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From "Howard M. Lewis Ship" <>
Subject RE: [HiveMind] Forming the community
Date Mon, 15 Sep 2003 16:26:17 GMT

Howard M. Lewis Ship
Creator, Tapestry: Java Web Components

> -----Original Message-----
> From: Bill Lear [] 
> Sent: Monday, September 15, 2003 10:49 AM
> To: Jakarta Commons Developers List
> Subject: RE: [HiveMind] Forming the community
> On Monday, September 15, 2003 at 10:22:08 (-0400) Howard M. 
> Lewis Ship writes:
> >...
> >I think its about managing dependencies.  HiveMind has limited 
> >dependencies on some other commons projects and on 
> Javassist.  If you 
> >build some HiveMind glue to another project, you may inadventantly 
> >require the other project as a dependency, so you add a few KB of 
> >HiveMinde glue and, possibly, many megs of external dependency. ...
> >So, I'd rather have a new module, say "hivemind.standard.hibernate"
> >that contains wrappers around Hibernate than have those wrappers part
> >of the main library whether you use Hibernate or not.
> >...
> Good points, I agree.
> >Sounds like a decent idea for me; we're doing something similar at 
> >WebCT shortly and I'm pushing to leverage HiveMind. Now if 
> only I could 
> >MANDATE it ...
> You've been reading Nietzsche again, haven't you!
> I've just successfully built and run the example you provide 
> in the documentation.  This is a good start.  I do think that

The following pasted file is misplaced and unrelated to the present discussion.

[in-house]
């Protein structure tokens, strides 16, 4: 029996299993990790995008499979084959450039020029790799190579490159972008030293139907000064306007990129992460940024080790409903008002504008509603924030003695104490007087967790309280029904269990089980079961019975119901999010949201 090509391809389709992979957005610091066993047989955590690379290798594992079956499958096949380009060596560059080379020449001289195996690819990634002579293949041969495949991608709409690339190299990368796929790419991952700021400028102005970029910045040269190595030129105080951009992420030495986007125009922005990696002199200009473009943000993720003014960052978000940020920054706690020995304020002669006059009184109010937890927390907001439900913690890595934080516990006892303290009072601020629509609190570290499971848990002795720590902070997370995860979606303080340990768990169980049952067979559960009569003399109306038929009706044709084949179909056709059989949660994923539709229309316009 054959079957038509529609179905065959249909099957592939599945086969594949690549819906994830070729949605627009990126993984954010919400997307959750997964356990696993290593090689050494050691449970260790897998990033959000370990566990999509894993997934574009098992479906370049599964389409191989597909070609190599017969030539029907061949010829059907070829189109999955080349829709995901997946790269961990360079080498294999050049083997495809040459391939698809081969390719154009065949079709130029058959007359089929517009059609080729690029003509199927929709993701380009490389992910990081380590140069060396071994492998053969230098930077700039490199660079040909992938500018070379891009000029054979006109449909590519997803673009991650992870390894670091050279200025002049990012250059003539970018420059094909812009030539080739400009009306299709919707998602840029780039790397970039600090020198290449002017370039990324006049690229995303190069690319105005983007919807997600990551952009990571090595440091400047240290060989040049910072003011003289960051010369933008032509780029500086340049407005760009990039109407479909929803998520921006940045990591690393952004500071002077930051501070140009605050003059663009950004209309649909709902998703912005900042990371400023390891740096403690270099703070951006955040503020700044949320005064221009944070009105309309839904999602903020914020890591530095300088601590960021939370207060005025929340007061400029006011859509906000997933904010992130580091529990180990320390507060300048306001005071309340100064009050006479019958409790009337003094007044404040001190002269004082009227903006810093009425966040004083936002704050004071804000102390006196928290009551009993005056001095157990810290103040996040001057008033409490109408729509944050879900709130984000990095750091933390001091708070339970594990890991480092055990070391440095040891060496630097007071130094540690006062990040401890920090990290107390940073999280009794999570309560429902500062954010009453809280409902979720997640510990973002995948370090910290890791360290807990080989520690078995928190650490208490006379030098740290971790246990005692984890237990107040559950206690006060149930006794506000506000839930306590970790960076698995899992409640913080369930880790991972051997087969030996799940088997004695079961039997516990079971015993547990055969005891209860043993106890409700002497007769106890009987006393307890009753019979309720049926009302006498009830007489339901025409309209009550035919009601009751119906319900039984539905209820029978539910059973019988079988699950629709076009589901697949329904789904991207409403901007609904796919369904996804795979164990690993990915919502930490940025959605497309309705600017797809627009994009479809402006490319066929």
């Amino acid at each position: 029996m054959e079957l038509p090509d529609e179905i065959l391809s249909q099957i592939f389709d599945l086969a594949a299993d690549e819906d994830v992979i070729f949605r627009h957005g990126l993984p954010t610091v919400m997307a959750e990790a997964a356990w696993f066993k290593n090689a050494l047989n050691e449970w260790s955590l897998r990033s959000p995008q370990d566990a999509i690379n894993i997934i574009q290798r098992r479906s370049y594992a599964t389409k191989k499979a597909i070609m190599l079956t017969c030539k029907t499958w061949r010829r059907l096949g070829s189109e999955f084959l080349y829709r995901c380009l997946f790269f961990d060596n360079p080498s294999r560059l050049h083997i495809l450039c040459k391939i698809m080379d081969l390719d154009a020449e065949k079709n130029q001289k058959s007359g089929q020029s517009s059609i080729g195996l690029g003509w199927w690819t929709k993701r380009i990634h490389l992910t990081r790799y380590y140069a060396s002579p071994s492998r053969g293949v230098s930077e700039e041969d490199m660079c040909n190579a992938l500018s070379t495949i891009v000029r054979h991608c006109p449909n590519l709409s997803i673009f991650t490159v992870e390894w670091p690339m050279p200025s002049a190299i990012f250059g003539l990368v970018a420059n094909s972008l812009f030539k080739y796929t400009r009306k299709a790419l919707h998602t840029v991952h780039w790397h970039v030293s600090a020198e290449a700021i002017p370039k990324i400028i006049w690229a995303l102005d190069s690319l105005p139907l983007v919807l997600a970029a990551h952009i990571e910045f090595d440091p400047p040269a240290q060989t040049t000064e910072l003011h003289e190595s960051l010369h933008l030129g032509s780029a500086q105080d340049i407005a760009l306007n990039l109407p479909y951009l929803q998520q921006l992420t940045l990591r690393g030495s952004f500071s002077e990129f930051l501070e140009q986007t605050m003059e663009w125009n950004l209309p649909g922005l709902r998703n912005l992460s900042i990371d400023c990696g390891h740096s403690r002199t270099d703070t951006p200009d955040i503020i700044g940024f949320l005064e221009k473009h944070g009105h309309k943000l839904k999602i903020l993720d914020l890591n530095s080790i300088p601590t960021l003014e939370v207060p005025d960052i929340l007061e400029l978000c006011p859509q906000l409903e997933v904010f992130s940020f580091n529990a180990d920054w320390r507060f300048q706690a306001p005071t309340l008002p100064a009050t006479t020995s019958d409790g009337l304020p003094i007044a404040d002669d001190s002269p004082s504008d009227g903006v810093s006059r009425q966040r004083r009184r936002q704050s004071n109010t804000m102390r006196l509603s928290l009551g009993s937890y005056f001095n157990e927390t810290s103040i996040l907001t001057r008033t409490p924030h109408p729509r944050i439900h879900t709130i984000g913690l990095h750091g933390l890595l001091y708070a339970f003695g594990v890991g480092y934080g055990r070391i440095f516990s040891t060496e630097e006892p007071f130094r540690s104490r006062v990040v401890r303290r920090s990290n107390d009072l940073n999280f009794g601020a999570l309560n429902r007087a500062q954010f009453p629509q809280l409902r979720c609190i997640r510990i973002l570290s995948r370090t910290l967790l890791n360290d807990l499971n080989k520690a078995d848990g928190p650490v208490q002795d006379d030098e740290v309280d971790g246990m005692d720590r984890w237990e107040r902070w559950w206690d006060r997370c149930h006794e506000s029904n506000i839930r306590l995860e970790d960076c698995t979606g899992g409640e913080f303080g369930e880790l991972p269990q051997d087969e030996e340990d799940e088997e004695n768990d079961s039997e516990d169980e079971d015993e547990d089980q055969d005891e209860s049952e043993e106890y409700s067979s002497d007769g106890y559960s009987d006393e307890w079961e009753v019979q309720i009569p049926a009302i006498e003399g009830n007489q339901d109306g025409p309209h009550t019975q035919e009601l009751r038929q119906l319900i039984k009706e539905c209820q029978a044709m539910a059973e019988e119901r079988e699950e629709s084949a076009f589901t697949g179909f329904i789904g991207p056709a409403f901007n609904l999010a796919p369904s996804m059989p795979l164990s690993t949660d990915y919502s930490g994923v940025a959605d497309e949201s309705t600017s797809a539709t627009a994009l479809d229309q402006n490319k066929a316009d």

> the example in particular, and HiveMind in general, would be 
> helped by a discussion of the advantages of declarative 
> programming and how it can be used to simplify testing of 
> applications.  I liken this to Laplace transforms, with which 
> one transforms work to be performed from one domain that is 
> difficult, into another which is easier.  A mention of why 
> certain parts of the application are transformed 
> (construction of services), and not others, would also be 
> helpful to guide developers in their choices.

That sounds like a good idea of another sub-project, an example that demonstrates some useful
you can easily do in HiveMind, including unit tests.

> Extending this, one needs to show exactly how programming for testing
> (PFT) becomes possible or at least much easier.  Without such 
> a concrete demonstration of the ease of switching between 
> production and testing implementations, the plumbing looks to 
> the untrained eye to be just so much dressing for no purpose.

Excellent point, and an excellent area for contributions ... justifying HiveMind after the

> So, I would suggest as we move forward that we realize our 
> high-level goals directly in the example.  So, the example 
> should include multiple independent HiveMind services 
> ("independent" yoked to HiveMind is of course redundant) and 
> perhaps an application that uses these services in 
> production, and also, mock services (if that is the 
> appropriate term) that implement the services for testing purposes.
> This brings another thing to mind: would it be 
> appropriate/possible for HiveMind services to also provide a 
> mock version of their service? Or is the particular 
> implementation of mock services too much dependent upon the 
> application in which they are used?

I think it would be hard to pin down; MockObjects can create mockups, but you need a reference
the mock-object-generator class to tell the mockup how to behave.  In other words, you need
to the service and its implementation, and HiveMind only gives you the service.

You could imagine, though, a MockInterceptor that you could use for these purposes in some
way (just
not sure what that way is).

I picture the unit testing story for HiveMind to be the unit test acting as the container,
instantiating core service implementations and settting properties to point at each other,
invoking methods.

Howard M. Lewis Ship
Creator, Tapestry: Java Web Components

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